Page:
Musical Responsiveness: Planting the Seed, Watching It Grow

I have been asked a few times “Yes, but do they (my clients) carry that (progress) outside the music room?” Sometimes, especially now that I have a private practice and contracted jobs where I don’t spend a lot of time in the facility, I only see what happens in the Music Therapy room, although I see the regular documented progress. Sometimes I do not realize the impact outside the Music Therapy room until it is reported back to me. I think the reason for this is the process orientation, responding in the here and now, moment to moment to music. Ironically, this, it seems to me, is what brings a client along without stress, with ease, and moves them from the immovable to new stages of development. This is also the source of the lack of funding.

Because I am a Music Therapist, when it came to my music and my kids when they were young, the musical approach was the same. I instructed only the very basics, but spent more time “playing” music with them. It was always a special, quiet time with them. It was relaxed and enjoyable. However, the minimal instruction always left guilt. With the years of my musical training, maybe I should have instructed more.

Two weeks ago, my husband and I went to watch my oldest son’s college band. All the members except one were engineering students, and from what my son has told me, most of them had similar childhood musical experiences. Most of them were in youth choirs and had a parent who was an active musician. As I watched these young men play, with each one of them, what went on outside the music-making was left unaware. My son’s drumsticks moved so quickly that they looked like pages turning, yet his body was completely relaxed, as his legs, arms, shoulders, and torso moved in contentment to the beat. As the group finished, an audience member made a comment to my son about how playing like that was as easy as trying to brush your teeth with your hands behind your back, but it looked like so much fun! As I watched these young men get up and switch instruments around, I wondered who else danced around the kitchen with their parents as toddlers. Which of these young men were once little boys that just “played” and danced to the music as children? I watched the effortless, comfortable, relaxed, and keen focus of these young men as they played. Did all this begin as a seed of the ease in play of responding and relating with musical play? This was the fruit of the tiny seed that had been planted and nurtured simply by responding. It has its own life now.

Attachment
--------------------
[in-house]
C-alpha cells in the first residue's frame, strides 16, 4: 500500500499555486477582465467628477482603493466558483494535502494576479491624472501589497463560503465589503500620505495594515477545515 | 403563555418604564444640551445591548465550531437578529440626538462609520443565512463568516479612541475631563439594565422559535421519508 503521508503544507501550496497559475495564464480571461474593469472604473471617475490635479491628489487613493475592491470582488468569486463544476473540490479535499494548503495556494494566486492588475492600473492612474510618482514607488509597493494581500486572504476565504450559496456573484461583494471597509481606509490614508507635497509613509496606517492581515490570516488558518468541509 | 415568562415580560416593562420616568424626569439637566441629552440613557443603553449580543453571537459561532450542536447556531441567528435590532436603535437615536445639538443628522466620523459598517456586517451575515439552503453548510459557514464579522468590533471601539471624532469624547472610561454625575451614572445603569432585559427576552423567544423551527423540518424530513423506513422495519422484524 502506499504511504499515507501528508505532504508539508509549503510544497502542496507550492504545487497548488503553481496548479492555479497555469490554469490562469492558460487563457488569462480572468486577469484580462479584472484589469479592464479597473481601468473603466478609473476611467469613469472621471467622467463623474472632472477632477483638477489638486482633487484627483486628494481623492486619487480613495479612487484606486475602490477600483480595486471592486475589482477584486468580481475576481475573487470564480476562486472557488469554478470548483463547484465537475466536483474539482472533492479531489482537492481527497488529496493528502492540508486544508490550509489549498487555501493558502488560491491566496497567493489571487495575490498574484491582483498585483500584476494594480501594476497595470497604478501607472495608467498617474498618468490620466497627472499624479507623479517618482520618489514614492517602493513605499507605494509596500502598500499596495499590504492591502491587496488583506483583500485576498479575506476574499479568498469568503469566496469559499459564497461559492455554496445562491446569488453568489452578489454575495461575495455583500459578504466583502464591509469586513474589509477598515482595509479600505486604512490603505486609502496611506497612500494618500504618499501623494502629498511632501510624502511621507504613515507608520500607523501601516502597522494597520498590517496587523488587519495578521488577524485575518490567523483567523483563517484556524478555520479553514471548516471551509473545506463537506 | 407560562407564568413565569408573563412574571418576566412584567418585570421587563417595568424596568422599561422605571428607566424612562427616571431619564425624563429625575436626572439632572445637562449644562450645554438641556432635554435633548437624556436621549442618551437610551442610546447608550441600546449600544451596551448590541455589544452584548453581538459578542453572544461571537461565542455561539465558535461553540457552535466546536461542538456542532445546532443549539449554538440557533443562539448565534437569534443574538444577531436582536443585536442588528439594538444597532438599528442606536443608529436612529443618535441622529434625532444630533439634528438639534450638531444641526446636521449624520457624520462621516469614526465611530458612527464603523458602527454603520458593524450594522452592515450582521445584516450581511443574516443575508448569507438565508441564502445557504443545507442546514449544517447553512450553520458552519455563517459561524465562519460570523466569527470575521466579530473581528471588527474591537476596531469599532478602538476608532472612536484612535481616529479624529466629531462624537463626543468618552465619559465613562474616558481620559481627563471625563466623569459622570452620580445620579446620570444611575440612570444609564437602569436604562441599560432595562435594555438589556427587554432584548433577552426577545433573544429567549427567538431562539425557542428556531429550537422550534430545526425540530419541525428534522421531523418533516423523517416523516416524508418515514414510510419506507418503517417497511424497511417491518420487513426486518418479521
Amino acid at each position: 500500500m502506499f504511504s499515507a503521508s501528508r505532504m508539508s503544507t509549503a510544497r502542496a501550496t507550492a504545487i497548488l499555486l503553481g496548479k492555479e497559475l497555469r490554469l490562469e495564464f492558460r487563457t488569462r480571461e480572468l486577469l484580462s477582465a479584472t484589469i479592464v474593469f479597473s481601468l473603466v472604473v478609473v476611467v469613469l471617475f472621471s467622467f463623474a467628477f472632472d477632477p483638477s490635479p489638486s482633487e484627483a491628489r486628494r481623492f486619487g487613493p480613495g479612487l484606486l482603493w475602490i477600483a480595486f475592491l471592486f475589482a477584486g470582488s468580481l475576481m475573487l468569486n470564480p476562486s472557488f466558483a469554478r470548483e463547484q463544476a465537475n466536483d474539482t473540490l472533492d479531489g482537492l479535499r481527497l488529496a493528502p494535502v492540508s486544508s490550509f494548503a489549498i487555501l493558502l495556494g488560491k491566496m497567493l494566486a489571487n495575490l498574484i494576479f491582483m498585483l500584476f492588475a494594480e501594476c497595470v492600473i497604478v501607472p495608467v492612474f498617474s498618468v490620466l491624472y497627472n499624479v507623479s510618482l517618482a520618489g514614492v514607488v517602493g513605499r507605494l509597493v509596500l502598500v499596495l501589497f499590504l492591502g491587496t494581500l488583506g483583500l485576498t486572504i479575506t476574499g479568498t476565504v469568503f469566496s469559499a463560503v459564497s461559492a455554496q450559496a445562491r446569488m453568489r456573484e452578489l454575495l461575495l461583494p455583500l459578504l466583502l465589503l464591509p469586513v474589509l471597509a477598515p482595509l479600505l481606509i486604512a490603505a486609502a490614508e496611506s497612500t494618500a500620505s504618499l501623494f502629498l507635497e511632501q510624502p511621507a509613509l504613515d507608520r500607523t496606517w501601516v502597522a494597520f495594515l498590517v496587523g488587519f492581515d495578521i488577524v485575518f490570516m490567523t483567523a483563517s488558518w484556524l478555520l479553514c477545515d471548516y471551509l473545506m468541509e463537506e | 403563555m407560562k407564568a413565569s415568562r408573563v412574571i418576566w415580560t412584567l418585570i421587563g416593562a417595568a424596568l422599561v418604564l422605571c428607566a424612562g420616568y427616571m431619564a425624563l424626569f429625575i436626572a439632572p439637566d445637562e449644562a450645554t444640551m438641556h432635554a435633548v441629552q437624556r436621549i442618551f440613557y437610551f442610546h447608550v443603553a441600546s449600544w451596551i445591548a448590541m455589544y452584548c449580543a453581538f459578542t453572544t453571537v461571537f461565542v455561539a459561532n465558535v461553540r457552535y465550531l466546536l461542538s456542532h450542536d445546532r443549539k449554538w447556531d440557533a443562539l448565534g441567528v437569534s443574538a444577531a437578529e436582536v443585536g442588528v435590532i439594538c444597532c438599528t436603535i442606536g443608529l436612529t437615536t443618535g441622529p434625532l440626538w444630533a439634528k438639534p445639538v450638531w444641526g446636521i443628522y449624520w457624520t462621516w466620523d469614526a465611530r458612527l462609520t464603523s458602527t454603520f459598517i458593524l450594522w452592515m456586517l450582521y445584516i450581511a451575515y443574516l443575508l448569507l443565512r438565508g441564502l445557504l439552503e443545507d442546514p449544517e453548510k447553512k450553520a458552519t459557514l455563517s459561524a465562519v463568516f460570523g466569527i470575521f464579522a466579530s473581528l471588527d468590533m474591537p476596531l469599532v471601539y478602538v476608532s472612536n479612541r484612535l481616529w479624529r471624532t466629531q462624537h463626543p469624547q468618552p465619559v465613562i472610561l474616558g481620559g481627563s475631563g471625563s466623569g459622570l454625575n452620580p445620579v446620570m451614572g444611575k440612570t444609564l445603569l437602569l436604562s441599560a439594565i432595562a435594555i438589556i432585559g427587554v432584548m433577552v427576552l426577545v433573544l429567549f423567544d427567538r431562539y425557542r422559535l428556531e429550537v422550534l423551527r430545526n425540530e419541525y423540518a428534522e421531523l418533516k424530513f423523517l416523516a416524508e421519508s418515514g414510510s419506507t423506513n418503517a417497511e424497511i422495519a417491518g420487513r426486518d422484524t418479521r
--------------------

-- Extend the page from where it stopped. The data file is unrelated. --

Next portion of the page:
That same week, a client whose attendance has been irregular due to hospitalizations had come with his mother. We recently had just gotten back to a scheduled time after a lengthy hospital visit. I had been shocked when the mom told me how others outside her family, community members, had commented to her on his recent noticeable speech progress. I was shocked that just within a couple weeks of the schedule, the progress was that noticeable.

Music does not convey a specific idea as words do. However, it can reach a much deeper place inside each of us. When we are given an opportunity to respond to that moment, all we need to do is be attentive to it. The results can last a lifetime, change a life, or grow a life of its own.

Antoinette Morrison MT-BC


Liz Morgan

I practice education law, play value music and am married to a music teacher. I would love to discuss the application of music therapy to special education off-line.

All the best,


Marilyn S

Your observations fit well with mine of 30 years in special education as a speech/language pathologist. I integrate music and rhythm into my therapy all the time. It is the root of language development. If you want kids to learn, use rhythm. Keep up the good work.


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